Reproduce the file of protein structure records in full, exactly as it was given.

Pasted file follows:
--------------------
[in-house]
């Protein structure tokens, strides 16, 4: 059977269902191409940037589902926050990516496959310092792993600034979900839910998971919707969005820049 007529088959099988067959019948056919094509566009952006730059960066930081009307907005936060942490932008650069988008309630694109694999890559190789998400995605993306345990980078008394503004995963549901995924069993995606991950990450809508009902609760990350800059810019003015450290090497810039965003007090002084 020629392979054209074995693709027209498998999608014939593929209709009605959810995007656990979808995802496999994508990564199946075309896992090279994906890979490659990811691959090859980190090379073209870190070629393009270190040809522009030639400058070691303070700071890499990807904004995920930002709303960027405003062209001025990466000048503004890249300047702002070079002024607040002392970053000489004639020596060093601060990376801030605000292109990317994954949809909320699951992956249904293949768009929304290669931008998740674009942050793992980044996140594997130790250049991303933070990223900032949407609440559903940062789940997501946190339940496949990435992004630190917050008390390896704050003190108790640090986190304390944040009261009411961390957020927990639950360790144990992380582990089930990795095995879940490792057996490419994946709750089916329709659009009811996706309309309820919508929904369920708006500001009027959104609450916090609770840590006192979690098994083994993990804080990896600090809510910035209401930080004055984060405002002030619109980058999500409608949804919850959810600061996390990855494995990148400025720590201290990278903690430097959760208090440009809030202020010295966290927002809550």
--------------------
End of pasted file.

[in-house]
């Protein structure tokens, strides 16, 4: 059977269902191409940037589902926050990516496959310092792993600034979900839910998971919707969005820049 007529088959099988067959019948056919094509566009952006730059960066930081009307907005936060942490932008650069988008309630694109694999890559190789998400995605993306345990980078008394503004995963549901995924069993995606991950990450809508009902609760990350800059810019003015450290090497810039965003007090002084 020629392979054209074995693709027209498998999608014939593929209709009605959810995007656990979808995802496999994508990564199946075309896992090279994906890979490659990811691959090859980190090379073209870190070629393009270190040809522009030639400058070691303070700071890499990807904004995920930002709303960027405003062209001025990466000048503004890249300047702002070079002024607040002392970053000489004639020596060093601060990376801030605000292109990317994954949809909320699951992956249904293949768009929304290669931008998740674009942050793992980044996140594997130790250049991303933070990223900032949407609440559903940062789940997501946190339940496949990435992004630190917050008390390896704050003190108790640090986190304390944040009261009411961390957020927990639950360790144990992380582990089930990795095995879940490792057996490419994946709750089916329709659009009811996706309309309820919508929904369920708006500001009027959104609450916090609770840590006192979690098994083994993990804080990896600090809510910035209401930080004055984060405002002030619109980058999500409608949804919850959810600061996390990855494995990148400025720590201290990278903690430097959760208090440009809030202020010295966290927002809550």